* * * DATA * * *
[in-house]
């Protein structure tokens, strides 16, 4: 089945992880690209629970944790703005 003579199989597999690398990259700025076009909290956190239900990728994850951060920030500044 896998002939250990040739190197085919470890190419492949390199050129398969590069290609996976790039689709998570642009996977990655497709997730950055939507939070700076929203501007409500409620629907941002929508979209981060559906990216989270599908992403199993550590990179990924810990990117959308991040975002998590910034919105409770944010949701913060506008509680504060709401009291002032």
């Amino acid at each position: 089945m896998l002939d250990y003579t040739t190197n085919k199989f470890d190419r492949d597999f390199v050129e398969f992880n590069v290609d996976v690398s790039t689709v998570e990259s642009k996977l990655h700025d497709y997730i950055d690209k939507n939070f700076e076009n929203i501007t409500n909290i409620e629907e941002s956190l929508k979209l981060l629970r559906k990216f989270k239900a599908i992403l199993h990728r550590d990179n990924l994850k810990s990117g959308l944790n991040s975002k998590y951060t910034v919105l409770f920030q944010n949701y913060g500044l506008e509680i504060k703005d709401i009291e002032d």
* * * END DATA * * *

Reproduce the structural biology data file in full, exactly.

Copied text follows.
[in-house]
């Protein structure tokens, strides 16, 4: 089945992880690209629970944790703005 003579199989597999690398990259700025076009909290956190239900990728994850951060920030500044 896998002939250990040739190197085919470890190419492949390199050129398969590069290609996976790039689709998570642009996977990655497709997730950055939507939070700076929203501007409500409620629907941002929508979209981060559906990216989270599908992403199993550590990179990924810990990117959308991040975002998590910034919105409770944010949701913060506008509680504060709401009291002032």
């Amino acid at each position: 089945m896998l002939d250990y003579t040739t190197n085919k199989f470890d190419r492949d597999f390199v050129e398969f992880n590069v290609d996976v690398s790039t689709v998570e990259s642009k996977l990655h700025d497709y997730i950055d690209k939507n939070f700076e076009n929203i501007t409500n909290i409620e629907e941002s956190l929508k979209l981060l629970r559906k990216f989270k239900a599908i992403l199993h990728r550590d990179n990924l994850k810990s990117g959308l944790n991040s975002k998590y951060t910034v919105l409770f920030q944010n949701y913060g500044l506008e509680i504060k703005d709401i009291e002032d």